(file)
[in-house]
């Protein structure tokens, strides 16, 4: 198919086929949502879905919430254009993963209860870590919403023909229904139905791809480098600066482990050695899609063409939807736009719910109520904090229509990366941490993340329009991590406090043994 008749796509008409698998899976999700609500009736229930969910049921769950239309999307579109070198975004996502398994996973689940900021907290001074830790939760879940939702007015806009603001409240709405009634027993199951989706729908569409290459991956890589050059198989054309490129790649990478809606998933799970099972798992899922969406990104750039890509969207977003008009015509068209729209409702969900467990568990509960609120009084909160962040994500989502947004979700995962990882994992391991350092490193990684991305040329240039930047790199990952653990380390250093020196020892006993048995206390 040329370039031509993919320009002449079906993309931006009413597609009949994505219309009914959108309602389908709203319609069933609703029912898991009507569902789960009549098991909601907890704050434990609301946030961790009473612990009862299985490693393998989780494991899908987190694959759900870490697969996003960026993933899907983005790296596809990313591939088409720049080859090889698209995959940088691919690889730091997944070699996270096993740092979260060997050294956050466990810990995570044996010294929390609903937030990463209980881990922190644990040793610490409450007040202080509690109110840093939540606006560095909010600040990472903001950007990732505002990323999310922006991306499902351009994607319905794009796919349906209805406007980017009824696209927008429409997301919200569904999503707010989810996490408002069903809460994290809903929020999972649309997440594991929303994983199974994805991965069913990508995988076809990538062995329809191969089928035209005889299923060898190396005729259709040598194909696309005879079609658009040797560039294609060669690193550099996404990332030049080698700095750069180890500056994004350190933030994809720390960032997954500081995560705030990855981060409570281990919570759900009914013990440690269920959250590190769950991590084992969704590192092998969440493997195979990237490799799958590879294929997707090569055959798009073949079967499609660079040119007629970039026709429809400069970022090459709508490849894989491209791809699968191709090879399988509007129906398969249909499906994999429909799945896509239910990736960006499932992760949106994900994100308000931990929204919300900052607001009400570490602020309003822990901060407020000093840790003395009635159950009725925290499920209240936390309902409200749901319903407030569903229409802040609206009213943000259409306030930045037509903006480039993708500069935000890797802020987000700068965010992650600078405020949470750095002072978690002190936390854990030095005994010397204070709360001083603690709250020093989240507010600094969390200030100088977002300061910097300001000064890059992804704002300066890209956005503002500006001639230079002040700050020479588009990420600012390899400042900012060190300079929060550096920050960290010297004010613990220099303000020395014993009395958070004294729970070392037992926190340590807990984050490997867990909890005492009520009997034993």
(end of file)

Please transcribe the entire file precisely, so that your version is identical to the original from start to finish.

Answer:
[in-house]
């Protein structure tokens, strides 16, 4: 198919086929949502879905919430254009993963209860870590919403023909229904139905791809480098600066482990050695899609063409939807736009719910109520904090229509990366941490993340329009991590406090043994 008749796509008409698998899976999700609500009736229930969910049921769950239309999307579109070198975004996502398994996973689940900021907290001074830790939760879940939702007015806009603001409240709405009634027993199951989706729908569409290459991956890589050059198989054309490129790649990478809606998933799970099972798992899922969406990104750039890509969207977003008009015509068209729209409702969900467990568990509960609120009084909160962040994500989502947004979700995962990882994992391991350092490193990684991305040329240039930047790199990952653990380390250093020196020892006993048995206390 040329370039031509993919320009002449079906993309931006009413597609009949994505219309009914959108309602389908709203319609069933609703029912898991009507569902789960009549098991909601907890704050434990609301946030961790009473612990009862299985490693393998989780494991899908987190694959759900870490697969996003960026993933899907983005790296596809990313591939088409720049080859090889698209995959940088691919690889730091997944070699996270096993740092979260060997050294956050466990810990995570044996010294929390609903937030990463209980881990922190644990040793610490409450007040202080509690109110840093939540606006560095909010600040990472903001950007990732505002990323999310922006991306499902351009994607319905794009796919349906209805406007980017009824696209927008429409997301919200569904999503707010989810996490408002069903809460994290809903929020999972649309997440594991929303994983199974994805991965069913990508995988076809990538062995329809191969089928035209005889299923060898190396005729259709040598194909696309005879079609658009040797560039294609060669690193550099996404990332030049080698700095750069180890500056994004350190933030994809720390960032997954500081995560705030990855981060409570281990919570759900009914013990440690269920959250590190769950991590084992969704590192092998969440493997195979990237490799799958590879294929997707090569055959798009073949079967499609660079040119007629970039026709429809400069970022090459709508490849894989491209791809699968191709090879399988509007129906398969249909499906994999429909799945896509239910990736960006499932992760949106994900994100308000931990929204919300900052607001009400570490602020309003822990901060407020000093840790003395009635159950009725925290499920209240936390309902409200749901319903407030569903229409802040609206009213943000259409306030930045037509903006480039993708500069935000890797802020987000700068965010992650600078405020949470750095002072978690002190936390854990030095005994010397204070709360001083603690709250020093989240507010600094969390200030100088977002300061910097300001000064890059992804704002300066890209956005503002500006001639230079002040700050020479588009990420600012390899400042900012060190300079929060550096920050960290010297004010613990220099303000020395014993009395958070004294729970070392037992926190340590807990984050490997867990909890005492009520009997034993």